9. Remember officer Isaac Richard Nutilla? He’s the cop who was arrested with “usable” amounts of cocaine, heroin, marijuana and methamphetamine, along with his service pistol, after police received an internal tip that Nutilla was seen in an area noted for prostitution. He received rehab, community service and five years probation because “the job’s really what drove him down this path,” according to his lawyer.
  10. In the 48 hours after the death of Stephon Clark, police unions donated $10,000 (with an additional $3,000 arriving three days later) to current District Attorney Anne Marie Schubert. First reported by activist and rivaling super PAC representative Shaun King, and later confirmed by Voices: River City. This is not a coincidence. Offering political, financial support to the office that decides whether your department wrongfully used force is legalized bribery protected by the Buckley vs Valero Supreme Court decision that said giving money to political parties is free speech.

Abolish the police.

Sacramento police stand in riot gear during a demonstration over the killing of Stephon Clark. [Photo: Kristopher Hooks]

Throughout the country this idea is gaining serious traction and consideration by activists and reformers–even with lawmakers. It’s not a joke, nor a suggestion too radical to be taken seriously. The idea is that the police have overextended themselves as a social organ. Wouldn’t the wide swath of public service be more effective if it was instead handled by trained specialists in specific fields; i.e. domestic abuse, homeless services, community forums, post-prison assimilation programs and organizations that promote gang alternatives or rehab?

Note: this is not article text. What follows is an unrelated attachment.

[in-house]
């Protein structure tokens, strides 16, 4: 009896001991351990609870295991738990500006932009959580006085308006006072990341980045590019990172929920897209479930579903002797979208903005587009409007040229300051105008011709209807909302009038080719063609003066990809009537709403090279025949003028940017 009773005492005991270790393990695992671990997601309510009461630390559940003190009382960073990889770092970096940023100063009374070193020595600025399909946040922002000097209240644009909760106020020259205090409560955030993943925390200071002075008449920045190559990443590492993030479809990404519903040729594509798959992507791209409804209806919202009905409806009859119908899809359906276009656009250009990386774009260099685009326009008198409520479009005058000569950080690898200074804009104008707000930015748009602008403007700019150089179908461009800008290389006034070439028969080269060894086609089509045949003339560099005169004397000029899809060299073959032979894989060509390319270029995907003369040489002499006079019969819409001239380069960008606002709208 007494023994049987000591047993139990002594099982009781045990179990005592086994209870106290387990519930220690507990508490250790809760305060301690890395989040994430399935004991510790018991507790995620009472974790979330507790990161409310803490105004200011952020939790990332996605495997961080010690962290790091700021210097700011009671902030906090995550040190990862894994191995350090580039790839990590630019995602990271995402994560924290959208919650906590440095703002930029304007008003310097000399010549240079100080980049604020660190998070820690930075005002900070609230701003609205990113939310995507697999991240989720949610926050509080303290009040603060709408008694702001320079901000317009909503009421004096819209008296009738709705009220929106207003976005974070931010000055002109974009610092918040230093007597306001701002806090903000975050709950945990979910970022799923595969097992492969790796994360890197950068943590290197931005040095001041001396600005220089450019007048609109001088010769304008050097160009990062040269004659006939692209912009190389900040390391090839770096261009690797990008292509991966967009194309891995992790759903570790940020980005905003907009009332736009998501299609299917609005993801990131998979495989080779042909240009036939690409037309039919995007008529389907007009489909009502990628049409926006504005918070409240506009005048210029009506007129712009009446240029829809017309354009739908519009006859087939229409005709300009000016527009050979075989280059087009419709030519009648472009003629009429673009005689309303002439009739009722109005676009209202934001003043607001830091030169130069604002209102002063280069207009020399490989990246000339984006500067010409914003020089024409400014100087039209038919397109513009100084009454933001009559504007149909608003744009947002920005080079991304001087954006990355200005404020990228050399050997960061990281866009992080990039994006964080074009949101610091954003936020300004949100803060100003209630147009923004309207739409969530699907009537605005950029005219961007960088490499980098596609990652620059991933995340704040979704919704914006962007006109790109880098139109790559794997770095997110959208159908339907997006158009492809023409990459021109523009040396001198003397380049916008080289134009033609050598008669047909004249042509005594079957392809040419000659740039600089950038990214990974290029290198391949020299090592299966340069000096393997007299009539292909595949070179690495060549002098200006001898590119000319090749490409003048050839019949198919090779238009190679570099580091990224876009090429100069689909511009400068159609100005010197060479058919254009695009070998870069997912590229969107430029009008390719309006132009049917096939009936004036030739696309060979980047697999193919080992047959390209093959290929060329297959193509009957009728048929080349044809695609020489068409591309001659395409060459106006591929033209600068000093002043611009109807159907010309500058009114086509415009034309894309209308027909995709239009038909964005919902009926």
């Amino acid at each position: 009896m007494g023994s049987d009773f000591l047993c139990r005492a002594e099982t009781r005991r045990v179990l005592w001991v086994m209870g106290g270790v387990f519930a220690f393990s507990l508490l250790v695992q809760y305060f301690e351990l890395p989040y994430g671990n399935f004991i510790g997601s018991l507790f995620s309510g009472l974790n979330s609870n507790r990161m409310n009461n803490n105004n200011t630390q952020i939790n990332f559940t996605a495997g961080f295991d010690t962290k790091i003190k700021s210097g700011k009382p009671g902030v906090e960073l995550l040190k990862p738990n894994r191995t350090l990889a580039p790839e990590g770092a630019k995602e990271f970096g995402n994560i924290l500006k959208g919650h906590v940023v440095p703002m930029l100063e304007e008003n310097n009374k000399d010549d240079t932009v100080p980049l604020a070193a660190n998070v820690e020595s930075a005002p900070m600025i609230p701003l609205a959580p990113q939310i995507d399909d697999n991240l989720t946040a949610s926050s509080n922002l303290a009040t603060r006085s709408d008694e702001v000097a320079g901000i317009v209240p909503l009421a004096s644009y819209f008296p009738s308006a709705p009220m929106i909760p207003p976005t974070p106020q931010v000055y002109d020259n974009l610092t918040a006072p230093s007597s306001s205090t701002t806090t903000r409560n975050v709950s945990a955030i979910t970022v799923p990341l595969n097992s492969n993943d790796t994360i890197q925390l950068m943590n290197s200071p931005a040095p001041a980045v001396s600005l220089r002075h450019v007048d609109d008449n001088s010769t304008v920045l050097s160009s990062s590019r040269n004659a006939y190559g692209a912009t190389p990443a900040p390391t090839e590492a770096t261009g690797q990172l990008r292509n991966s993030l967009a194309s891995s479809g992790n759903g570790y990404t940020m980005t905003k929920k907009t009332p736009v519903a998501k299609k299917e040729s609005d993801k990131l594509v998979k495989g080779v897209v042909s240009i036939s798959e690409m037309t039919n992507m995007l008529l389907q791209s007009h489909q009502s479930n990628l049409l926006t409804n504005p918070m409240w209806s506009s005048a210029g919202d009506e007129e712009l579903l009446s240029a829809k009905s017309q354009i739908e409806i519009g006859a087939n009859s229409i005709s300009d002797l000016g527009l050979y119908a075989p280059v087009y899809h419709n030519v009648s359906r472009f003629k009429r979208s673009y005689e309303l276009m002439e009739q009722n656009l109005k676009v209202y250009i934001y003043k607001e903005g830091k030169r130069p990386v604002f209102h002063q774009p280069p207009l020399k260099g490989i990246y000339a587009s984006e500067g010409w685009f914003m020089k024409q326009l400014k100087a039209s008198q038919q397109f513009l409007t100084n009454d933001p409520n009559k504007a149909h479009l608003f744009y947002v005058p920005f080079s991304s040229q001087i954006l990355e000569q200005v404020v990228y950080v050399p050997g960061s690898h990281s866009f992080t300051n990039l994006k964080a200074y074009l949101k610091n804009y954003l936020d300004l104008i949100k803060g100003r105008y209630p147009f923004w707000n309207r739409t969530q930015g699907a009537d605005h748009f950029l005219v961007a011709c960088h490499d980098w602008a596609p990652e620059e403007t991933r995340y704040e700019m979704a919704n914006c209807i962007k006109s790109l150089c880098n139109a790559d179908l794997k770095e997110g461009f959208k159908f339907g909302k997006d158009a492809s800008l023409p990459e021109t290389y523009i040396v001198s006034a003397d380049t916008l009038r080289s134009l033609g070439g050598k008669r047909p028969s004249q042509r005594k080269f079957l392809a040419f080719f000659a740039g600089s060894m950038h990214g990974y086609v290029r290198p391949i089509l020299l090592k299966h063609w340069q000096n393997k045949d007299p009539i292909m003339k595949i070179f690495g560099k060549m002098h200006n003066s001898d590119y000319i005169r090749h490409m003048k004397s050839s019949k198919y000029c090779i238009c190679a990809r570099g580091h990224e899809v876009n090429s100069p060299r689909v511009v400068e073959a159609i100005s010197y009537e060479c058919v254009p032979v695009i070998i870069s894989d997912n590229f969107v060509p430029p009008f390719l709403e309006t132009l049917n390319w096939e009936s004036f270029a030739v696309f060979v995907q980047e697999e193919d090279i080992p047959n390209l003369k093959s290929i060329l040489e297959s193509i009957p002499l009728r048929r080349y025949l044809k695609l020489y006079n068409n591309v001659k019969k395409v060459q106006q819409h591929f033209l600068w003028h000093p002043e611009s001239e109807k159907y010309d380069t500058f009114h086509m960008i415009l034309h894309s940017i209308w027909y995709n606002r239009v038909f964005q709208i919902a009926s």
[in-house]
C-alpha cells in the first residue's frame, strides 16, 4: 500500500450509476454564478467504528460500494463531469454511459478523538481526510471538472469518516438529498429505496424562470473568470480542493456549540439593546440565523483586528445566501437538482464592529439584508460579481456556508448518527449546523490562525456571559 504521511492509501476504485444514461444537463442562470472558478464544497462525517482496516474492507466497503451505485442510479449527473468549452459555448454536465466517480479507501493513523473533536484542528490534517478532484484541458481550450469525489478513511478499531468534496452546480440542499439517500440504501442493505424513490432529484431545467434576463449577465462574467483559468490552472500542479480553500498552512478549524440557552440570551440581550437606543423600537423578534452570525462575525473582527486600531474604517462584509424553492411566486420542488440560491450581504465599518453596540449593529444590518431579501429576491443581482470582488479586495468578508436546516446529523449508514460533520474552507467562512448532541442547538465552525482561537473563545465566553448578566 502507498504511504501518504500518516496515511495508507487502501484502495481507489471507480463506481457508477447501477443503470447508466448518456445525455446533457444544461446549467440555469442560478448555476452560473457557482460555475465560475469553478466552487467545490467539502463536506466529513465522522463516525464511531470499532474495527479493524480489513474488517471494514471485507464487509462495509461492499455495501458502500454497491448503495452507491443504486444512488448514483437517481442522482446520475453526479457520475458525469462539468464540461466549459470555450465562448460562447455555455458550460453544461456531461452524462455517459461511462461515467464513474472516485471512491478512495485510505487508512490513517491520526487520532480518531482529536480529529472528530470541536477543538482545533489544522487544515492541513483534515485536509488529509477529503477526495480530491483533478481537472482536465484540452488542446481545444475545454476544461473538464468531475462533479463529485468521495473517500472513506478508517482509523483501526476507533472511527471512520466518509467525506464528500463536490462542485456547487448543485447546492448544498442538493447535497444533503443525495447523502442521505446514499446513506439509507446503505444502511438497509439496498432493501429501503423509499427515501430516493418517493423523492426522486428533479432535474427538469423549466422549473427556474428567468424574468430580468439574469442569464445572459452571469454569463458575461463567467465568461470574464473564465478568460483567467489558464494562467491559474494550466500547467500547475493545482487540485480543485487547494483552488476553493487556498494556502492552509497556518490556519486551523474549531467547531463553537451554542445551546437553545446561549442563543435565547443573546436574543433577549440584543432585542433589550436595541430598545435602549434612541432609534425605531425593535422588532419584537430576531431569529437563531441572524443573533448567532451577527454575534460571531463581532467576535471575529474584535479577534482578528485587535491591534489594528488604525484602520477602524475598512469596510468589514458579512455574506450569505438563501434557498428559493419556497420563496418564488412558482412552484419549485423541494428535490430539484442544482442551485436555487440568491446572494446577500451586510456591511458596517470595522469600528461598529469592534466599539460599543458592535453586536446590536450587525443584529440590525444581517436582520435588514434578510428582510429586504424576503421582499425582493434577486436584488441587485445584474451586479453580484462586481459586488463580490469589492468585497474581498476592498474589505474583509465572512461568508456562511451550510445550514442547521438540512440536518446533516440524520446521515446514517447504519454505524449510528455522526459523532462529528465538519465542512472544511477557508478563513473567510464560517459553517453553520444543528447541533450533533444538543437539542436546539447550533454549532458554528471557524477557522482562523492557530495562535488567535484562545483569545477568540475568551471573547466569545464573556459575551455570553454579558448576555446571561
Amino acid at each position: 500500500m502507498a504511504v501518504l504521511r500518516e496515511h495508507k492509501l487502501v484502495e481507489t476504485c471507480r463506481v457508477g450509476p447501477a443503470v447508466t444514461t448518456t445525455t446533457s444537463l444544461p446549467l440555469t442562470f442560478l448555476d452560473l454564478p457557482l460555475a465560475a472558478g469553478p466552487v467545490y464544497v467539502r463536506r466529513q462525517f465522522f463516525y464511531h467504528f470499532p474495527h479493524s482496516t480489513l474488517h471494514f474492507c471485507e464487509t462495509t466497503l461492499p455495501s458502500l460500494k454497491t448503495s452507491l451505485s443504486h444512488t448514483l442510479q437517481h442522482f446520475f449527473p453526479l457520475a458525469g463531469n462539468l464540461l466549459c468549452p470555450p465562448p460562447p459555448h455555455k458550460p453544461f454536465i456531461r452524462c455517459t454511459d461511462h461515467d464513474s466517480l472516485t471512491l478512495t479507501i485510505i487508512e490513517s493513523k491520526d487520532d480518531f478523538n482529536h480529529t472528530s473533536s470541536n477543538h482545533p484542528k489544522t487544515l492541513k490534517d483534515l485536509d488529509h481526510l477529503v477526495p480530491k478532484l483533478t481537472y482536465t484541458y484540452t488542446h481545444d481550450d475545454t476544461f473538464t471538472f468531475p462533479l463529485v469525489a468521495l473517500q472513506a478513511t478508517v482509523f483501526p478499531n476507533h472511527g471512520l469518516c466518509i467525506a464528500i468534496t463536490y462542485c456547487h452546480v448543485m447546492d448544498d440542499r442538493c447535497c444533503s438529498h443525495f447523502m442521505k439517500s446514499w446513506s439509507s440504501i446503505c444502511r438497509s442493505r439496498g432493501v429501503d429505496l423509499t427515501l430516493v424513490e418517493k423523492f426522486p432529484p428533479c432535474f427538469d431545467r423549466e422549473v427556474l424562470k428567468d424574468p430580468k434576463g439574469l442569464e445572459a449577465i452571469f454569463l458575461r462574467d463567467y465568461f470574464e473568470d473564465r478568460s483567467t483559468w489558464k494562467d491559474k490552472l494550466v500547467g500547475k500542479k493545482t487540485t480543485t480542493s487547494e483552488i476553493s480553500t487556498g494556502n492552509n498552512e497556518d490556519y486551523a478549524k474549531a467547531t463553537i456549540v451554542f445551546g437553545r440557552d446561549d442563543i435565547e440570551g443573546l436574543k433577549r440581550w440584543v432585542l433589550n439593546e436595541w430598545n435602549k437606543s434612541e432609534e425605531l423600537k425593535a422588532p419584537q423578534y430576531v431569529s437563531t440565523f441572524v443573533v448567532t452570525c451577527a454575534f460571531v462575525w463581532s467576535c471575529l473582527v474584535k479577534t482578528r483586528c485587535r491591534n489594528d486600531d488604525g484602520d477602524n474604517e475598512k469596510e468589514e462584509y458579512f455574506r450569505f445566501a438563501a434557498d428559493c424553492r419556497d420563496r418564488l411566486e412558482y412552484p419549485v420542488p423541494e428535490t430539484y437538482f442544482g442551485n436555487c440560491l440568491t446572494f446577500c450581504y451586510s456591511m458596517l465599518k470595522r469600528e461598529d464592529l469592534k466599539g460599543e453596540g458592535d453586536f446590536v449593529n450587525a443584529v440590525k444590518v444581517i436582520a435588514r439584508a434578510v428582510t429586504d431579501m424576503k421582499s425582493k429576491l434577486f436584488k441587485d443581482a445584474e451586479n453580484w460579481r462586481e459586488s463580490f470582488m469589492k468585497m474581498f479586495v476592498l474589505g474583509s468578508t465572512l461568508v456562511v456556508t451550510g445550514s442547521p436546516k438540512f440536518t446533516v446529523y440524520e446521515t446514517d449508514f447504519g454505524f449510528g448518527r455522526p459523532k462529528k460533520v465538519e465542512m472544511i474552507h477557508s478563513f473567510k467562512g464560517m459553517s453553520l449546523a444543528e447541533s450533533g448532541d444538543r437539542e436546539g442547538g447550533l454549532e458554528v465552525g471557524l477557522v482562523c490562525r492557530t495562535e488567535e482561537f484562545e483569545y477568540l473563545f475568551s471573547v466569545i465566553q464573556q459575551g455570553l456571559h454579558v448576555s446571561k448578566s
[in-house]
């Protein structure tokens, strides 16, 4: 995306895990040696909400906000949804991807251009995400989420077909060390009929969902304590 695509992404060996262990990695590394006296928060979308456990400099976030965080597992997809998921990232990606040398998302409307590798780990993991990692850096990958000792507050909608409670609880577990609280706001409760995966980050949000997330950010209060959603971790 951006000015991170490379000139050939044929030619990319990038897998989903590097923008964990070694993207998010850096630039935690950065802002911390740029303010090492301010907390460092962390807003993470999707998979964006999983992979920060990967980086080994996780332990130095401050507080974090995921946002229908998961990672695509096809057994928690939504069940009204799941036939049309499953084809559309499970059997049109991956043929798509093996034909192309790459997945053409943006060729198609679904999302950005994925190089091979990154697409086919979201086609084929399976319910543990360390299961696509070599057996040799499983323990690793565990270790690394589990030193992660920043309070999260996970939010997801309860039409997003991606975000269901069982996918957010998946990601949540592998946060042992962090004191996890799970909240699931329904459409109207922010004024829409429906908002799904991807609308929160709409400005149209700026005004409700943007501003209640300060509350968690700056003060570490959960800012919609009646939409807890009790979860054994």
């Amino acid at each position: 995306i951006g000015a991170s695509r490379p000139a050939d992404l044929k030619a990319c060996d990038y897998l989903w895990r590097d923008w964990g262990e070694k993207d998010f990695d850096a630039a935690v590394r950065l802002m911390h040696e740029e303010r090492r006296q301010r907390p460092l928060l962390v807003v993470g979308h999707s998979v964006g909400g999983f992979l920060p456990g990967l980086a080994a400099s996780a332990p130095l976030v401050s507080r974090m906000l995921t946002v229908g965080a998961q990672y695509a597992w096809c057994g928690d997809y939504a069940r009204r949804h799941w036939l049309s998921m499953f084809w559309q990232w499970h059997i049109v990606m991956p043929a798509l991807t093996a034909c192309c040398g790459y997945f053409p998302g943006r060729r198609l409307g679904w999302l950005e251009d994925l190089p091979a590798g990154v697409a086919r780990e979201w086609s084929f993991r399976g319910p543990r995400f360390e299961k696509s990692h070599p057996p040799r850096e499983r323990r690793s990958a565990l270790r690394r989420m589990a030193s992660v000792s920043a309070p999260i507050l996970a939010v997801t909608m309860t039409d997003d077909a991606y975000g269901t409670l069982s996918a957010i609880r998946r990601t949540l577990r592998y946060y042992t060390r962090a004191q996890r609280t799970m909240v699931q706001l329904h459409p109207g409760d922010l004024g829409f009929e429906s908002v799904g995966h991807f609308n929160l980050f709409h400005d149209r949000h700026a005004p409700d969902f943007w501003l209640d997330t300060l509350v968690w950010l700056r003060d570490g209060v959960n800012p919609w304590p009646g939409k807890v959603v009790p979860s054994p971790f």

In fact, Sacramento resides just east of a historical hotbed of revolutionary thinkers and activists, mostly feminists, who began the abolitionist movement. It starts with Angela Davis, who began speaking on abolition of the police and the prison-industrial complex as a faculty member of the University of Santa Cruz in the 1990s. Her organization Critical Resistance influenced more abolitionists like Incite!, another group of radical feminists of color.